If anyone ever asks you, “What is the rarest crayfish in the state of West Virginia?”
You can tell them, “Well that is difficult to say, but a good candidate would be the digger crayfish, Fallicambarus fodiens.”
You might win a pub trivia bet with that. Under a particularly bizarre set of circumstances.
I know this not because it is part of my general background knowledge, but because I was checking a new paper by Loughman and colleagues on burrowing by crayfish. Burrowing crayfish are very hard to study, like many digging and burrowing animals are. You need a lot of effort to pull them up out of their burrows.
This paper did both collection and modelling for F. fodiens and another burrowing species, the little brown mudbug (seriously, that’s its official common name), Cambarus thomai. For the digger, one of the best predictors of whether you could find this species was whether the surrounding forest was over one hundred years old.
The odd thing is, this relationship with old growth forest seems specific to West Virginia. The authors note that you can find digger crayfish in other states in “in roadside ditches, residential situations, and agricultural settings.” The authors suggest that in West Virginia, the little brown mudbug outcompetes the digger crayfish in disturbed habitat, and the little brown mudbug doesn’t live everywhere that the digger does.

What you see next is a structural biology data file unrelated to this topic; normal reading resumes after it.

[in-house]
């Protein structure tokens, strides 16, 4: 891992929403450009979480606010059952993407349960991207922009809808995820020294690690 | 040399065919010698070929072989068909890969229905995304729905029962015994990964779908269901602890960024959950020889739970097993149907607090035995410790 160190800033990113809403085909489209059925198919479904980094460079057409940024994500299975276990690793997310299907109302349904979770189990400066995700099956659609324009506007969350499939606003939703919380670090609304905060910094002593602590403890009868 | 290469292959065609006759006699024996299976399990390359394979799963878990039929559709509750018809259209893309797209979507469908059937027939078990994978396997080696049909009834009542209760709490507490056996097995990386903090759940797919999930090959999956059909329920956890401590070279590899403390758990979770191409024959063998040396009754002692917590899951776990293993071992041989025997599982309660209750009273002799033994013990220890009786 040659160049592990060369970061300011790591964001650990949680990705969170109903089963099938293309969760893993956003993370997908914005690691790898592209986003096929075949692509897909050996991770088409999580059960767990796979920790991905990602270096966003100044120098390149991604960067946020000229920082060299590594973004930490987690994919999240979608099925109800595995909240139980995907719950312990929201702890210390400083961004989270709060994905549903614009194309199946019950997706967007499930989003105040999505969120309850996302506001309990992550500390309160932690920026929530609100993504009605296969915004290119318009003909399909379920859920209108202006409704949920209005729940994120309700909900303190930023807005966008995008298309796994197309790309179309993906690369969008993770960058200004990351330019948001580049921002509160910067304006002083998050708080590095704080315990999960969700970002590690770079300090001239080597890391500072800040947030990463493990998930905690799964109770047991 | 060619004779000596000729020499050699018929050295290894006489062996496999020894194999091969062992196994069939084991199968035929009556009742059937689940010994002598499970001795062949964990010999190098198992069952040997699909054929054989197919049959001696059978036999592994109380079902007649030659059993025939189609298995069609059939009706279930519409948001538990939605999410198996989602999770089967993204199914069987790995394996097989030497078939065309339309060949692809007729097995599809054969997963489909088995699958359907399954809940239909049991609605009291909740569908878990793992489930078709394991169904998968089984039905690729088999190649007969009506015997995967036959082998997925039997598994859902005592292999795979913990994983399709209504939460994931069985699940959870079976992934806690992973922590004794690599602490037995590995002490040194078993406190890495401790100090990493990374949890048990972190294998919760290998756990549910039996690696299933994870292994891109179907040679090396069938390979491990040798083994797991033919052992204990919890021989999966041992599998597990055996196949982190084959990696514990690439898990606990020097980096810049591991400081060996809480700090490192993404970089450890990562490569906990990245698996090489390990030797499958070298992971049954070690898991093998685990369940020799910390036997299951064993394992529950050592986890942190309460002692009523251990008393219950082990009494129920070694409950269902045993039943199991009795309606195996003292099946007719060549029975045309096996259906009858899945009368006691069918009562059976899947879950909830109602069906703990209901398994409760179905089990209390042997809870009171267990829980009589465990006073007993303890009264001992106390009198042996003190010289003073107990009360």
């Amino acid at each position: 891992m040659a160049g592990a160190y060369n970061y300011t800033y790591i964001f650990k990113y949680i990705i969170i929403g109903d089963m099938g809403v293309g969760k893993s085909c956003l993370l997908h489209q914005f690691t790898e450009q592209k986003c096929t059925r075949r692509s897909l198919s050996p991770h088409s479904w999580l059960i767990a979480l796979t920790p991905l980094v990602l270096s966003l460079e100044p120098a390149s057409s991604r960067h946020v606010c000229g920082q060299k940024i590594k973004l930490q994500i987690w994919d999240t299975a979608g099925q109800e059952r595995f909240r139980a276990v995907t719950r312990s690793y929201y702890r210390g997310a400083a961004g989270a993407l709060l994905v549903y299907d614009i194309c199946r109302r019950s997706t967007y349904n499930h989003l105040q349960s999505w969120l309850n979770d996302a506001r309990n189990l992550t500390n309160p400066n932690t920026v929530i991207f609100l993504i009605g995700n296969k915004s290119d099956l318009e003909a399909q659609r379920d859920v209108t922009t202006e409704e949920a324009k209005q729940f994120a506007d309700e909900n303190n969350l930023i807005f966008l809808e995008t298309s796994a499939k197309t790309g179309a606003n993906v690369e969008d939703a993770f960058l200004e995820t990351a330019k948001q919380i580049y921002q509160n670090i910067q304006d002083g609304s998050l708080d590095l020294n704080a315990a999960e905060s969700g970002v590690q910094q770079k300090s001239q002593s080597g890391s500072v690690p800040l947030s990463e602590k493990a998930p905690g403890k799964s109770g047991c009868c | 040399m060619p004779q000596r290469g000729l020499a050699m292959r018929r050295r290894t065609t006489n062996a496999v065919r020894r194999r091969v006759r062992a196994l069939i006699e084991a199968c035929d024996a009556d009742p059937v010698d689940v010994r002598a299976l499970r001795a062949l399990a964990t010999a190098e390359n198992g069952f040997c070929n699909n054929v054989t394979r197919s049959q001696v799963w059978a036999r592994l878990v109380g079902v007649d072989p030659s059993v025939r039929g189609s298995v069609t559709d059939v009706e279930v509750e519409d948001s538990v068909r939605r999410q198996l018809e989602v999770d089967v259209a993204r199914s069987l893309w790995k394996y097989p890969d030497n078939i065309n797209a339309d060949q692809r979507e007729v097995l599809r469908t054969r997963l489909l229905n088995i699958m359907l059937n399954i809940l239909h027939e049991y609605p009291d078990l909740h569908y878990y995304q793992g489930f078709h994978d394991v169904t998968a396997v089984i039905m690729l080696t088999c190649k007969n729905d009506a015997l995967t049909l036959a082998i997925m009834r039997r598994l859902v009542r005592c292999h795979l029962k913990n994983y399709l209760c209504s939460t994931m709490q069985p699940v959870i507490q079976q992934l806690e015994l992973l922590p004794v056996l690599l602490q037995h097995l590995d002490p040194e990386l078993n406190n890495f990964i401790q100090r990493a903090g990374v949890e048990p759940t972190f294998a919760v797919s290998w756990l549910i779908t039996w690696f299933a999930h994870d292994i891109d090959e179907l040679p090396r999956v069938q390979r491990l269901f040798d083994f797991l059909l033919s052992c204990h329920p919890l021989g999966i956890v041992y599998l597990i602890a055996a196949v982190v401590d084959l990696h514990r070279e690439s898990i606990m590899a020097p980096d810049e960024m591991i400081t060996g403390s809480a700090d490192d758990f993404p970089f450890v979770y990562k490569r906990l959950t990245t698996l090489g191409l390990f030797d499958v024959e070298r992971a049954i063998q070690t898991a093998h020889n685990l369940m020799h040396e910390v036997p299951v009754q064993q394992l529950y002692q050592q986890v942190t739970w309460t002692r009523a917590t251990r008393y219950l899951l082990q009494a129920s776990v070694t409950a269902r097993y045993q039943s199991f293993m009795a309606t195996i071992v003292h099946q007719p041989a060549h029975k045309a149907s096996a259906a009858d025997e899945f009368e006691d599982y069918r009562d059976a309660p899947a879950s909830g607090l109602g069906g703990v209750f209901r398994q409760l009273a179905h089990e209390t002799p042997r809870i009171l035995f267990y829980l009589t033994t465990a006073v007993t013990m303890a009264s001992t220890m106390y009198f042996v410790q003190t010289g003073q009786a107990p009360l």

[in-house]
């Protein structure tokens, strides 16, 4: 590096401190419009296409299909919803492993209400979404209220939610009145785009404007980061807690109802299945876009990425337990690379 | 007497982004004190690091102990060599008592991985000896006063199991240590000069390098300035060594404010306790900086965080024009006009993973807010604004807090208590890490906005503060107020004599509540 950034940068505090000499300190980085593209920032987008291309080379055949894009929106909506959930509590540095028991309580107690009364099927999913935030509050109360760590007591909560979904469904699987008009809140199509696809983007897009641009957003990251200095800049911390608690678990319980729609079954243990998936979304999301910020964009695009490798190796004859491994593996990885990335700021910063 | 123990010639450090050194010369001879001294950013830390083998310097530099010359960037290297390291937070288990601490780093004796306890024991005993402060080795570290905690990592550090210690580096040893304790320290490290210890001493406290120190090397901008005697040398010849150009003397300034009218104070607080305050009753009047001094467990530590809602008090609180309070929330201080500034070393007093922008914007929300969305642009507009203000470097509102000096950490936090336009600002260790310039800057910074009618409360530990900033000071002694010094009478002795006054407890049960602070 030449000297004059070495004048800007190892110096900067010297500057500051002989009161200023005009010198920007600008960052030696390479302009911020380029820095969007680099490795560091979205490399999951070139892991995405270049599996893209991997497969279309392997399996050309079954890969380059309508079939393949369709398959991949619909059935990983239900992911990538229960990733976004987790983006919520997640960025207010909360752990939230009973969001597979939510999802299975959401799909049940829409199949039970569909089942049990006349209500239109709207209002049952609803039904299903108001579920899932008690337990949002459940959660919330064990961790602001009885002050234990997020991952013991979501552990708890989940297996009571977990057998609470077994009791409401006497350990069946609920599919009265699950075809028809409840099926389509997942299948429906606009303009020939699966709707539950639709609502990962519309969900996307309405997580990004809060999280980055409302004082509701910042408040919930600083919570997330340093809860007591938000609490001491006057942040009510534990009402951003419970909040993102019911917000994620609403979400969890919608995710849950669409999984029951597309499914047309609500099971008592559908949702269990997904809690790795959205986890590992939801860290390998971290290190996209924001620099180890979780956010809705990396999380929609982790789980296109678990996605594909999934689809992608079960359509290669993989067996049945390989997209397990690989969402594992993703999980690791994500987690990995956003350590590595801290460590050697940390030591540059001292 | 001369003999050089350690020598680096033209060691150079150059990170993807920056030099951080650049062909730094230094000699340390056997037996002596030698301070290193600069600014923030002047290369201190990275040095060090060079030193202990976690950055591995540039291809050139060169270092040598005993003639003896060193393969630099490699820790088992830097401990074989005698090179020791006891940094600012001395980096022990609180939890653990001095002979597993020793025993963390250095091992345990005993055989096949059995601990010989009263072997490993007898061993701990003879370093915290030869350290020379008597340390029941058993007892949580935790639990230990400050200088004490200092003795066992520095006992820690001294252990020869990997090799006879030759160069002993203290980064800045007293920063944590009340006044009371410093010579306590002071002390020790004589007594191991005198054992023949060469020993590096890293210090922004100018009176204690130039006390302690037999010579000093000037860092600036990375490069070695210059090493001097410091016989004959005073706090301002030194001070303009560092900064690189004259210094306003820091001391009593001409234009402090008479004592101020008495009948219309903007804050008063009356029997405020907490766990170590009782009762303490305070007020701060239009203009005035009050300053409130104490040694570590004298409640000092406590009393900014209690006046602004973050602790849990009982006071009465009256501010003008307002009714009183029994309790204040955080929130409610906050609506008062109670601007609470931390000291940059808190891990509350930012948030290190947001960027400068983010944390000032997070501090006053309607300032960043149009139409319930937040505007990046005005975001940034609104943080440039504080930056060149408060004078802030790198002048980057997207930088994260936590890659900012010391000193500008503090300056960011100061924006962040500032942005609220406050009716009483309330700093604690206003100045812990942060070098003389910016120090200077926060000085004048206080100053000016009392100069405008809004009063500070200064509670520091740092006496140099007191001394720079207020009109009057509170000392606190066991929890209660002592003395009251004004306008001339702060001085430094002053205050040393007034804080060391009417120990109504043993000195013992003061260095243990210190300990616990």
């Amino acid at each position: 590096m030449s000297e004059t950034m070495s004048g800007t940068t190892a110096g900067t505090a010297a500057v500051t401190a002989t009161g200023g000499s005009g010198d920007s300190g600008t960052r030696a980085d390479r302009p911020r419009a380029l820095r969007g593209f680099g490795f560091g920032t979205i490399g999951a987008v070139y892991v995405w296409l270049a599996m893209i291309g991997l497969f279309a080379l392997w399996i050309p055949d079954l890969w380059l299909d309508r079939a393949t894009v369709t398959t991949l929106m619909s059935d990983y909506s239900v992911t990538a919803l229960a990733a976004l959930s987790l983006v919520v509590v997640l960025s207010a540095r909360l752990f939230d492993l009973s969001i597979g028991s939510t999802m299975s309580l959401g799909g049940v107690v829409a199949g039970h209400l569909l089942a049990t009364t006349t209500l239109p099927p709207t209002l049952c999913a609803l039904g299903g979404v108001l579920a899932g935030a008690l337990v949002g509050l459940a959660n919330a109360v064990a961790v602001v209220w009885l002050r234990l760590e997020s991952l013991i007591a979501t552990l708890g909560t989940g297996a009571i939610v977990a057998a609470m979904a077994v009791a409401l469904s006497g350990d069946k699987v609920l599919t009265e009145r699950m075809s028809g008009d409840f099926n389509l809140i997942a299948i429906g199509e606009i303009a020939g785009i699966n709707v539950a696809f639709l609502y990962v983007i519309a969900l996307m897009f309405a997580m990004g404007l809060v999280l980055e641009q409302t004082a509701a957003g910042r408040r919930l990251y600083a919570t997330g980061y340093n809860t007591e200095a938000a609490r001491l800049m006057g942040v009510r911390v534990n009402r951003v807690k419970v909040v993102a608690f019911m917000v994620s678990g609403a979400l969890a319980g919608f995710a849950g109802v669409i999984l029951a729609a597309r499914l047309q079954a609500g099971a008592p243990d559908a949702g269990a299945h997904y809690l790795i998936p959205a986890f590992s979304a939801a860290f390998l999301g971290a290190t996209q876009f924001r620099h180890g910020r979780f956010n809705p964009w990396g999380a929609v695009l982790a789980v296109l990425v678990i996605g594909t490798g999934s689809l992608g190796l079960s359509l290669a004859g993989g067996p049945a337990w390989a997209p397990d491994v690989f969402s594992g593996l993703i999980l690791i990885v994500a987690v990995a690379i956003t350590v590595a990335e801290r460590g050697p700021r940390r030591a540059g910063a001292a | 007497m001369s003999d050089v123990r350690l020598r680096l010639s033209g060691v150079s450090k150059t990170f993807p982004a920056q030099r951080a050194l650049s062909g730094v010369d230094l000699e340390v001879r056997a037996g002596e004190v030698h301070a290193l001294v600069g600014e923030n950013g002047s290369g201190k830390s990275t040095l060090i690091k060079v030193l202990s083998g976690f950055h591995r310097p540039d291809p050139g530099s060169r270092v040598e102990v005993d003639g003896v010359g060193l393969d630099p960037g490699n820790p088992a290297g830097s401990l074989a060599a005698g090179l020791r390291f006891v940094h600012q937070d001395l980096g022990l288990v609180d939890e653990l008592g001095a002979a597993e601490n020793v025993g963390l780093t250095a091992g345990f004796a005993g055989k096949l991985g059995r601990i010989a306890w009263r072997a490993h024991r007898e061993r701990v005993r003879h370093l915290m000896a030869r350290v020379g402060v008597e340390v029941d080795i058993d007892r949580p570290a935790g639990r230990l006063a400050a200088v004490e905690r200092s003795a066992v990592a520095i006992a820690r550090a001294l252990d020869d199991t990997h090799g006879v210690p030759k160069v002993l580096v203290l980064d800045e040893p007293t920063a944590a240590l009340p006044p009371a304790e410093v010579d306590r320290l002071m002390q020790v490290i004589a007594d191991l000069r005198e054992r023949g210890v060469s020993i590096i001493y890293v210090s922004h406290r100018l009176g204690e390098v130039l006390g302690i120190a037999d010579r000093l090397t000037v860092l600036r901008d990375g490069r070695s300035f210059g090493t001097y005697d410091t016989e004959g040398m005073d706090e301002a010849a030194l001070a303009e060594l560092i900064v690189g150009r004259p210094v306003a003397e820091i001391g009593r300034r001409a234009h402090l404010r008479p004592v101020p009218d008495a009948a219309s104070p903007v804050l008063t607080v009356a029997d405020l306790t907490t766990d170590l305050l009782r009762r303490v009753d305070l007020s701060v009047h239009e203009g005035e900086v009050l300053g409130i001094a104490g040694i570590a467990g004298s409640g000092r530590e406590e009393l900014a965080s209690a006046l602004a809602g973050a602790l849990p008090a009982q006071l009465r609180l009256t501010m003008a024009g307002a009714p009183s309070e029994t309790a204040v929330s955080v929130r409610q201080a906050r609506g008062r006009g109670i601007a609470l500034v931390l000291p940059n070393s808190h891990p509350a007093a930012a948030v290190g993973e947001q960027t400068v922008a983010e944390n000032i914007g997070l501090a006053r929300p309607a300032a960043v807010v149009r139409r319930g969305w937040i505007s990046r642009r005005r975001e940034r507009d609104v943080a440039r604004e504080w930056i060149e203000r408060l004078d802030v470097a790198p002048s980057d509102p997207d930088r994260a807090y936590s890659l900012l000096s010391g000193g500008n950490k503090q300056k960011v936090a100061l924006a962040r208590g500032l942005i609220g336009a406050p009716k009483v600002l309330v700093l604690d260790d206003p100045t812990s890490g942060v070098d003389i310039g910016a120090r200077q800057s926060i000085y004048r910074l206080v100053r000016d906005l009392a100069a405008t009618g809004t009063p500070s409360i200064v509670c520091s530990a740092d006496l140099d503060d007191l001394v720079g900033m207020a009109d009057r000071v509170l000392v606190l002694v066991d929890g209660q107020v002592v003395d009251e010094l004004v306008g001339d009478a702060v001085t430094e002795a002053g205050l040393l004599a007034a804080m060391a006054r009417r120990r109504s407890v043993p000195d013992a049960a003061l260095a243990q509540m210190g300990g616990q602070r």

It does help point out, however, that not all forests are the same. Sometimes, you have to keep the old, old stuff around.
Loughman ZJ, Welsh SA,Simon TP. 2012. Occupancy rates of primary burrowing crayfish in natural and disturbed large river bottomlands. Journal of Crustacean Biology 32(4): 557-564. 10.1163/193724012X637339